Oh no, how will the Vikings survive after paying a running back?

(Photo by Stephen Maturen/Getty Images) Dalvin Cook
(Photo by Stephen Maturen/Getty Images) Dalvin Cook /

The Minnesota Vikings broke the rules and recently extended Dalvin Cook.

Throughout the 2020 offseason, Minnesota Vikings fans had to deal with the constant back-and-forth of conflicting reports regarding the team’s efforts to extend running back Dalvin Cook.

Despite a number of reports indicating that the Vikings weren’t willing to pay Cook anything close to what he was asking for, a deal between the two sides always felt inevitable and an agreement was finally made last Saturday when Minnesota gave their top running back a five-year extension worth $63 million.

Now, the Vikings don’t have to worry about Cook potentially joining another team in 2021 and the running back doesn’t have to worry about having the franchise tag placed on him next year.

How will the Minnesota Vikings survive after extending Dalvin Cook?

Due to a handful of running backs around the NFL recently not living up to expectations after signing lucrative contracts, a number of people who cover the sport have developed a theory that a team should not invest a significant amount of money in a running back, regardless of talent and potential.

Let’s just get to the point. It’s pretty narrow-minded to lump all of these running backs into one group instead of looking at them from a case-by-case viewpoint.

So, Minnesota shouldn’t have extended Cook because Todd Gurley, someone with a history of knee problems, could fulfill the expectations of the $57.5 million extension the Los Angeles Rams gave him in 2018?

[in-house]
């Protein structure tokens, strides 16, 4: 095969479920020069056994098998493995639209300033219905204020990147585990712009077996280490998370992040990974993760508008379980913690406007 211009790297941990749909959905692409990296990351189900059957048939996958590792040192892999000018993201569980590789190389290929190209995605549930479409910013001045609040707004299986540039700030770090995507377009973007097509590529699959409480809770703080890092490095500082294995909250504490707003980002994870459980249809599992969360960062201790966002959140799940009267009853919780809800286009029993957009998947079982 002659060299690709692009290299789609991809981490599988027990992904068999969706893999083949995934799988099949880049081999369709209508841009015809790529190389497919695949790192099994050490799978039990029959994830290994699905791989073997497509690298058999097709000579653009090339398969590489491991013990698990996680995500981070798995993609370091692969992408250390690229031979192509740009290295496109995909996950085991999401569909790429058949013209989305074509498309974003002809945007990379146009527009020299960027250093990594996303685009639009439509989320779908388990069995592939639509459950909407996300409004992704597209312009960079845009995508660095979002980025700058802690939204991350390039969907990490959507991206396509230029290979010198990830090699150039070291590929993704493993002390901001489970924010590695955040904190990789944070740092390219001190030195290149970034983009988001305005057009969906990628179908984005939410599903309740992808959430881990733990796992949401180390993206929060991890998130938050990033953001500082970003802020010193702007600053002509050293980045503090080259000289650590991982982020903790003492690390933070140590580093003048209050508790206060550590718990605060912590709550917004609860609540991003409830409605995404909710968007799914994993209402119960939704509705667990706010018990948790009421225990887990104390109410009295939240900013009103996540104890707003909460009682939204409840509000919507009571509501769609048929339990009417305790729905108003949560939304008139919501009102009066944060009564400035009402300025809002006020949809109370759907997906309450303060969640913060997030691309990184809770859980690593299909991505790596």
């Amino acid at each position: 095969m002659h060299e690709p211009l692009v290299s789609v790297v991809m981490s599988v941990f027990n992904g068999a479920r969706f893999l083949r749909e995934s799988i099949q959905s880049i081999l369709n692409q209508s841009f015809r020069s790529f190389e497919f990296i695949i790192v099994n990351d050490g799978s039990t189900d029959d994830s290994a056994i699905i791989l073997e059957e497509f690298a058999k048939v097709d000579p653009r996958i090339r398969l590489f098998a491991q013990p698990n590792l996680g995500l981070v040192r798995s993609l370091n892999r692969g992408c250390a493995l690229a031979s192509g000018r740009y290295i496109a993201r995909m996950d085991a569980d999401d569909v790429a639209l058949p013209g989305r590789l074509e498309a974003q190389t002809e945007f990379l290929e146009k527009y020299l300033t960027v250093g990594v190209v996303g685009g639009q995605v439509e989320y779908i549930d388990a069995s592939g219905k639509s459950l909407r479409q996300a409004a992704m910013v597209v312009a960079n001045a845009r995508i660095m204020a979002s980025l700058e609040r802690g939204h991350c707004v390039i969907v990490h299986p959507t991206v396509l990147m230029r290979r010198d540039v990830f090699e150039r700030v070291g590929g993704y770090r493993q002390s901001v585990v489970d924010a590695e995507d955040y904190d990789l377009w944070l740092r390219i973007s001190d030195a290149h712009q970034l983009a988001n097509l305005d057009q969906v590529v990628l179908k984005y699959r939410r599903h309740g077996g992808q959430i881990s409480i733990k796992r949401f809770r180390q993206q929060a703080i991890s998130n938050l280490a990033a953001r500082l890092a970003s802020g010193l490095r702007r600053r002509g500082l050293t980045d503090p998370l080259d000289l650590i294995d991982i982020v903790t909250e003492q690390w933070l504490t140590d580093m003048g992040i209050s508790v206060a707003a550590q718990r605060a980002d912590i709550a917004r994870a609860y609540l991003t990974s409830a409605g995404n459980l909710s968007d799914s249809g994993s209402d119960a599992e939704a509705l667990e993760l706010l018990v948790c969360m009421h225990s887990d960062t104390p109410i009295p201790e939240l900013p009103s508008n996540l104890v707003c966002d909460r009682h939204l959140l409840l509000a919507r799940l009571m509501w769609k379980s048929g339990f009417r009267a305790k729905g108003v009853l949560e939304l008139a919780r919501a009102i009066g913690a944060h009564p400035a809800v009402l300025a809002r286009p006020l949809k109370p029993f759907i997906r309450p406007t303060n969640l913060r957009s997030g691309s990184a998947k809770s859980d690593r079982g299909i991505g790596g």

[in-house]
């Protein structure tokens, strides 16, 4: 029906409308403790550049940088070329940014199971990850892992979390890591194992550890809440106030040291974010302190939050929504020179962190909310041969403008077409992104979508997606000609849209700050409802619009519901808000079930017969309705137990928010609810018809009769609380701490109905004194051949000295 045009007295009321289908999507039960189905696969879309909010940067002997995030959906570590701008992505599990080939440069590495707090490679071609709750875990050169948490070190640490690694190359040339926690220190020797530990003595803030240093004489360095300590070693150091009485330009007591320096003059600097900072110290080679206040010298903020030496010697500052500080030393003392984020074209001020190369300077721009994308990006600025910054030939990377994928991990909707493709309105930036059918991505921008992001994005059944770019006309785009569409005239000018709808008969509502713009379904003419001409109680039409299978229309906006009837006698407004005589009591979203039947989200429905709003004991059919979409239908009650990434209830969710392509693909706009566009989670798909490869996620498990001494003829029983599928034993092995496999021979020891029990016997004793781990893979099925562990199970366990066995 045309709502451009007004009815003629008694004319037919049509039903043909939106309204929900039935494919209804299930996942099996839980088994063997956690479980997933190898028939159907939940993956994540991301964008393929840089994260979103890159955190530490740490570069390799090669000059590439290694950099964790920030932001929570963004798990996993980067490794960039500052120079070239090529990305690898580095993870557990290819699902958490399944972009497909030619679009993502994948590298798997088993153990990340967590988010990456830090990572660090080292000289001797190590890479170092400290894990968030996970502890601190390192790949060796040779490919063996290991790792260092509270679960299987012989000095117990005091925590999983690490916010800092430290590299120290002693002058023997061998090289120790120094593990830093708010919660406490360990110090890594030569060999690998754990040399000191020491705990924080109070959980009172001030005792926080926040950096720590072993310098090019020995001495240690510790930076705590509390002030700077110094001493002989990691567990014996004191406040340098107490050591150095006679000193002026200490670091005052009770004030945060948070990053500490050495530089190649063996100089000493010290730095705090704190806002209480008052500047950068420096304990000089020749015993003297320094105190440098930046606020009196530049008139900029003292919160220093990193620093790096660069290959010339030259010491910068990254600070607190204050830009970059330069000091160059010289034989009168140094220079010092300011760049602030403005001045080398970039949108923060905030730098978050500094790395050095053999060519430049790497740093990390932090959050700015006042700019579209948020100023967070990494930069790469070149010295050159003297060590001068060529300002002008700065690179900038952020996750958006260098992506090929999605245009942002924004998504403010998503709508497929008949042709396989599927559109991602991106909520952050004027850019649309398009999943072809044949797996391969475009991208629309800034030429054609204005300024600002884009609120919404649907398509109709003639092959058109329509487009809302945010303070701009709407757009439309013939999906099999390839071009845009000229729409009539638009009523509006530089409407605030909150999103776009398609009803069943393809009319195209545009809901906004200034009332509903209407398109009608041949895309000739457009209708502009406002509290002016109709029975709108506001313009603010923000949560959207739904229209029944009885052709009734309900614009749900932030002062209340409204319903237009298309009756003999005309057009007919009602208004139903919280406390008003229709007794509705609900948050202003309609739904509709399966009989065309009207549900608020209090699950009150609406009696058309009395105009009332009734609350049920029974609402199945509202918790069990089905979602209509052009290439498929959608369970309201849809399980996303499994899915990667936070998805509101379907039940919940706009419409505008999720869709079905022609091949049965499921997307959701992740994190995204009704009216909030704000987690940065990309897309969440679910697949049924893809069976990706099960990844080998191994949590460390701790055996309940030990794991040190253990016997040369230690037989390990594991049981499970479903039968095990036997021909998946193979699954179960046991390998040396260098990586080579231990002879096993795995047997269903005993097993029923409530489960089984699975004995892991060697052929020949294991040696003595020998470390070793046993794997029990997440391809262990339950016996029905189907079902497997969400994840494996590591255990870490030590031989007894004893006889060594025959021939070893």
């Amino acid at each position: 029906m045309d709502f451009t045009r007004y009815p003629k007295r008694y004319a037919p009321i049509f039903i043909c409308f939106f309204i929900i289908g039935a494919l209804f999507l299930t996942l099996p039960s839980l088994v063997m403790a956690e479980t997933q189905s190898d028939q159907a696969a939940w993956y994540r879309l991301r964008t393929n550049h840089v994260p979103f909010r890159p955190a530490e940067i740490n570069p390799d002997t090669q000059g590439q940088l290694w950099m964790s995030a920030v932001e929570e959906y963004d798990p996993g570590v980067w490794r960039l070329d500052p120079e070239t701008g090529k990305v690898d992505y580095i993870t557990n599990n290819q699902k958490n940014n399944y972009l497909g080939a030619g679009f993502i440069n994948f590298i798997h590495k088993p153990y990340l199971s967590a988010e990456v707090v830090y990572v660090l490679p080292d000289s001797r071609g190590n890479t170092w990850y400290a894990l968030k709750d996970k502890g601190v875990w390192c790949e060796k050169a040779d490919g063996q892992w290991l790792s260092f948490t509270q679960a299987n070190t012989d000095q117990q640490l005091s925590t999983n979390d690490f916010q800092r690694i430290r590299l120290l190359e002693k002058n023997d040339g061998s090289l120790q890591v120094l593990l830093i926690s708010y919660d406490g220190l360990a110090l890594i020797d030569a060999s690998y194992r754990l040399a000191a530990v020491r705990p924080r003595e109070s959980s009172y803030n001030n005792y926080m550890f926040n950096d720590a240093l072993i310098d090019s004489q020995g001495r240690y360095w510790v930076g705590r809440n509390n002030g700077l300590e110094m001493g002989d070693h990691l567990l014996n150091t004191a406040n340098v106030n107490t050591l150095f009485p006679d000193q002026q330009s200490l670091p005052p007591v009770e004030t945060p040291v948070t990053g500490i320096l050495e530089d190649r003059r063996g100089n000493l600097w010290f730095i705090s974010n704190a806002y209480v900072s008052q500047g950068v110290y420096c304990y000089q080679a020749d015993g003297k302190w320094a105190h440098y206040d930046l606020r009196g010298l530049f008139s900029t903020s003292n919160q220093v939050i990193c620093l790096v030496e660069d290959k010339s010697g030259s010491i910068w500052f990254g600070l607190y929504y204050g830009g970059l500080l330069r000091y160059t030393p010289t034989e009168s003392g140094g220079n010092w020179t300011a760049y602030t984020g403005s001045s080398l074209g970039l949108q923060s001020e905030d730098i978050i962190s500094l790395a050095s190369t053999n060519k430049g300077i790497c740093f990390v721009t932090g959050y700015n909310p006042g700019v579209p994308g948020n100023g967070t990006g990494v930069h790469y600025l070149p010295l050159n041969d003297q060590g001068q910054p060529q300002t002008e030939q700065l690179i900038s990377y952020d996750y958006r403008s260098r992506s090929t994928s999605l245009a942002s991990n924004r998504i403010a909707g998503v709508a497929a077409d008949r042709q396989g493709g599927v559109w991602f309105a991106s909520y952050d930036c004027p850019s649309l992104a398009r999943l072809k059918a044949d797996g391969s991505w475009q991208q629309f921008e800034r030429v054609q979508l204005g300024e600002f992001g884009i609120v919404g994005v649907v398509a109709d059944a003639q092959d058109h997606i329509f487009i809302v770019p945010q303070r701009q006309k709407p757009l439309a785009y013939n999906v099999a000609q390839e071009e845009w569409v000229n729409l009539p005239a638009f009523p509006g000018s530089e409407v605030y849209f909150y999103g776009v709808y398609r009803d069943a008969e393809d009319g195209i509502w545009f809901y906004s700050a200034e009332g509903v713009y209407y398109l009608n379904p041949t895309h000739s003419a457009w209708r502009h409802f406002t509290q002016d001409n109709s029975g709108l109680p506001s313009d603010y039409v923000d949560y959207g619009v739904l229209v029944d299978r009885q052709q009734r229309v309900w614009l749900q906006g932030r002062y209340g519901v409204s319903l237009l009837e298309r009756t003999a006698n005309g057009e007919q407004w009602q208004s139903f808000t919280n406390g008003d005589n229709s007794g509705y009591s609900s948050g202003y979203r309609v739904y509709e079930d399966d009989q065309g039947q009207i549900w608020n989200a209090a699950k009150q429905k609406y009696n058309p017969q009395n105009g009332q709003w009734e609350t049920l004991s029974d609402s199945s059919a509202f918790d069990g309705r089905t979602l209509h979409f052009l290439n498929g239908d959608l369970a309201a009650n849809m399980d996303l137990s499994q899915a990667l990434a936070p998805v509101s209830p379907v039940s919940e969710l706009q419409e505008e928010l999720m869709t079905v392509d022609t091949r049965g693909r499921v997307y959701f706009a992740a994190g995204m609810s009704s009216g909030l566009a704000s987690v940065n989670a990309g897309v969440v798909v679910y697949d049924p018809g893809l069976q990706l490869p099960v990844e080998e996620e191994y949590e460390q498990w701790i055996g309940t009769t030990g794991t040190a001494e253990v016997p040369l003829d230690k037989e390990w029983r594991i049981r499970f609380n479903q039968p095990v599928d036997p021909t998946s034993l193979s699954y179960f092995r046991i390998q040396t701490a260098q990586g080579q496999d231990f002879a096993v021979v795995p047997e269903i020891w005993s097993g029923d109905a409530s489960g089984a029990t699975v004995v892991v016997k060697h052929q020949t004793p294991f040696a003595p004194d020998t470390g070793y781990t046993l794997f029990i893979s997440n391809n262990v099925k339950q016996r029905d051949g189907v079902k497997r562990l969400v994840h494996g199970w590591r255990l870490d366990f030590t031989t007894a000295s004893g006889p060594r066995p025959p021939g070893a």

The Vikings also shouldn’t have given Cook a new deal after the Arizona Cardinals decided to reward David Johnson with a $39 million extension in 2018 despite him only playing in one game during the 2017 season, right?

The other four teams around the NFL who awarded their top running backs extensions worth more than $45 million during the 2020 offseason must be dumb too, right?

But, but, but the Kansas City Chiefs and San Francisco 49ers proved last year that a team doesn’t need to pay a running back to succeed.

First off, we’re assuming that any franchise can just go out and draft a quarterback like Patrick Mahomes (ask the Chicago Bears how that’s going). Second, the 49ers were home to one of the best, if not the absolute best, offensive lines in all of the NFL last season, something else many assume can just be created out of thin air without any failures along the way.

Well, Minnesota should have just let Cook walk in 2021 and used an early-round draft pick or Alexander Mattison to replace him.

Drafting a running back of Cook’s caliber is far from an easy task (just ask the Jacksonville Jaguars) and the eight times Mattison touched the football per game last season should definitely not be enough to feel confident about the Vikings offense being fine with him as their top running back.

The contracts Minnesota gives out should also not be compared to any other organization in the NFL. For the most part, the Vikings front office does a great job of paying their players what they want without giving out deals that cripple the franchise for multiple years.

So instead of listening some of the internet “general managers” this year, Minnesota is sticking with someone in Cook who is the only running back in the NFL since 2017 to average 4.6 yards per carry, 8.5 yards per reception, 70 rushing yards per game, and 30 receiving yards per game.

The Vikings are going someone who accounted for 53 percent of their total rushing yards and 68 percent of their total rushing touchdowns in 2019. Minnesota is rolling forward with a player who finished with more receptions last season than any other running back who has suited up for the team since 2004.

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Instead of gambling on drafting a replacement or handing over the starting duties to Mattison, the Vikings are sticking with Cook, who has already proven multiple times that he can perform at an extremely high level.